kind of exciting moments for me was when I understood why, and so many councils were so interested in something called an asset based community development, which is a terrible name. If, if I had my way, it would be renamed but it it already had its thing, so it can't be renamed. But ABCD kind of is a way of operating within communities. And very often it can be just communities within themselves. But local authorities can play a part and the part that they play can be as an enabler of the capacity of the community. And there was something really, really important in terms of mindset in that which is instead of seeing communities as being pockets of demand, so places that have needs that public service. system service. And instead to see them as places that are full of different assets. And those assets might be might be things might be places might be green spaces might be village halls, you know, all those other places that could provide opportunities for people to gather, also people themselves and the skills they have the passions, they have the appetites they have, you know, there is something fundamental about, I think we all know, people within a community who kind of go like, No, we need this. And, and very often they, they have the energy to gather people around them, and they make things happen, local authorities can find those people, they can find those places. And by doing that they can almost create an abundance, where austerity is dictated that there is scarcity, but actually, there's almost infinite capacity within communities, and the local authorities that have realised that have taken a very different approach. And for me, that's the kind of key thing alongside and heading upstream, and understanding themselves as being players within the wider system. And also seeing the capacity and their ability to unlock that capacity in communities. Those feel like the fundamentals of changing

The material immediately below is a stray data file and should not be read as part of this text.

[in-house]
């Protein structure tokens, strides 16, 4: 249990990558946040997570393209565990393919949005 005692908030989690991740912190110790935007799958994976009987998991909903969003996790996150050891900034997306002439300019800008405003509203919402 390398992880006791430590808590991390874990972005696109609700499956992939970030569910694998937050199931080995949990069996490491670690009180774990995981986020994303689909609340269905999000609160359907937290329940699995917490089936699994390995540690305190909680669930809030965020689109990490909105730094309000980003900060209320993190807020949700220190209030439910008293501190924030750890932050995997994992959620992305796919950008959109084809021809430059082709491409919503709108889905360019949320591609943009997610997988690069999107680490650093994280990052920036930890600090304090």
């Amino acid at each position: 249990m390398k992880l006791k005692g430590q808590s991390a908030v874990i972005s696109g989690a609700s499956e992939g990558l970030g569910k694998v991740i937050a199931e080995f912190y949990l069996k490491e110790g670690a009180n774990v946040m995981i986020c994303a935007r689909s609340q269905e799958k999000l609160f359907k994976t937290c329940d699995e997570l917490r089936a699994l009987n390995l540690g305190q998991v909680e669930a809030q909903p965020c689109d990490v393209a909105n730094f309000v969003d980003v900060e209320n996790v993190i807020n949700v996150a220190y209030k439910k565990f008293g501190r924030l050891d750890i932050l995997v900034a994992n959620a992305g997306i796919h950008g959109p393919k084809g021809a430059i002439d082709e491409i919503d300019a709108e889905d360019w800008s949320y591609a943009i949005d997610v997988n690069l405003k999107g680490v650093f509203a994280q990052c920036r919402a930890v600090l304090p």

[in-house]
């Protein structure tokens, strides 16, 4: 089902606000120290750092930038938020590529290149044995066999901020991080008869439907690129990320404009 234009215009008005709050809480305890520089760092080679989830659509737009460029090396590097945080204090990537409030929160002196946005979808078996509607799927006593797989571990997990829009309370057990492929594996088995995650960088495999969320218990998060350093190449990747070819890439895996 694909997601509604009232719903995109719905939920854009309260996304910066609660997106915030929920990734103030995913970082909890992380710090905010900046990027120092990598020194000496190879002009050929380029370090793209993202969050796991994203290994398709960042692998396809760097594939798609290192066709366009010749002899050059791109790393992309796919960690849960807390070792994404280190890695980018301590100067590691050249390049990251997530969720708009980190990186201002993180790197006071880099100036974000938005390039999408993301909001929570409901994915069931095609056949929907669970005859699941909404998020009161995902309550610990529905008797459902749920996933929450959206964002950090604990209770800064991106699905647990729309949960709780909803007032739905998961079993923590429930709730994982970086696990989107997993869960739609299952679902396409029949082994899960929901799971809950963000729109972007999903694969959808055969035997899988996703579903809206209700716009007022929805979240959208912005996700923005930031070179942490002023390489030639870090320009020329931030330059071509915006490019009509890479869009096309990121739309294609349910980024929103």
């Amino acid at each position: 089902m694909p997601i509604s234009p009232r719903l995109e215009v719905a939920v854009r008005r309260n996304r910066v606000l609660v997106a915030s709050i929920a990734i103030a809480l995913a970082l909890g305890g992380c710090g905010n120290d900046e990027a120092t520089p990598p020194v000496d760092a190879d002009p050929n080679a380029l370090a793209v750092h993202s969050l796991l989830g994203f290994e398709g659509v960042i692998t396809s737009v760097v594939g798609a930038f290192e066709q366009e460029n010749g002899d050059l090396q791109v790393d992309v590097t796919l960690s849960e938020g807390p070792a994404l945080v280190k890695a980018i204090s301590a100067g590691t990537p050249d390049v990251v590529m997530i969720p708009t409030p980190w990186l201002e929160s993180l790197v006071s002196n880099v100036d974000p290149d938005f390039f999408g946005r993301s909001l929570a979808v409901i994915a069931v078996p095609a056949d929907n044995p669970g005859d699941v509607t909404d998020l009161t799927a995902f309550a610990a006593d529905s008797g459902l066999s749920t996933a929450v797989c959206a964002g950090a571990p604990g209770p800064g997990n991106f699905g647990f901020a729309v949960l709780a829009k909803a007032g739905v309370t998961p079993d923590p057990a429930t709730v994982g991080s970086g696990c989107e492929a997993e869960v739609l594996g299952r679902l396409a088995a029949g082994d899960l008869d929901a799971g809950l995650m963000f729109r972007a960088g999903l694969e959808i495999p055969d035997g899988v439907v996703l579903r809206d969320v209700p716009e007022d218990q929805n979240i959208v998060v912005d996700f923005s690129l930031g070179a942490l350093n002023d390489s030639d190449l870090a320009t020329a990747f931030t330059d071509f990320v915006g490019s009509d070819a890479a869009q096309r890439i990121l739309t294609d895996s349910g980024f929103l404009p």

Will McInnes 41:19

that is awesome. I love it. And does that take us then to, to eudaimonia? Like, are we full circle yet? Or are we not quite ready for utopia?

Jenni Lloyd 41:30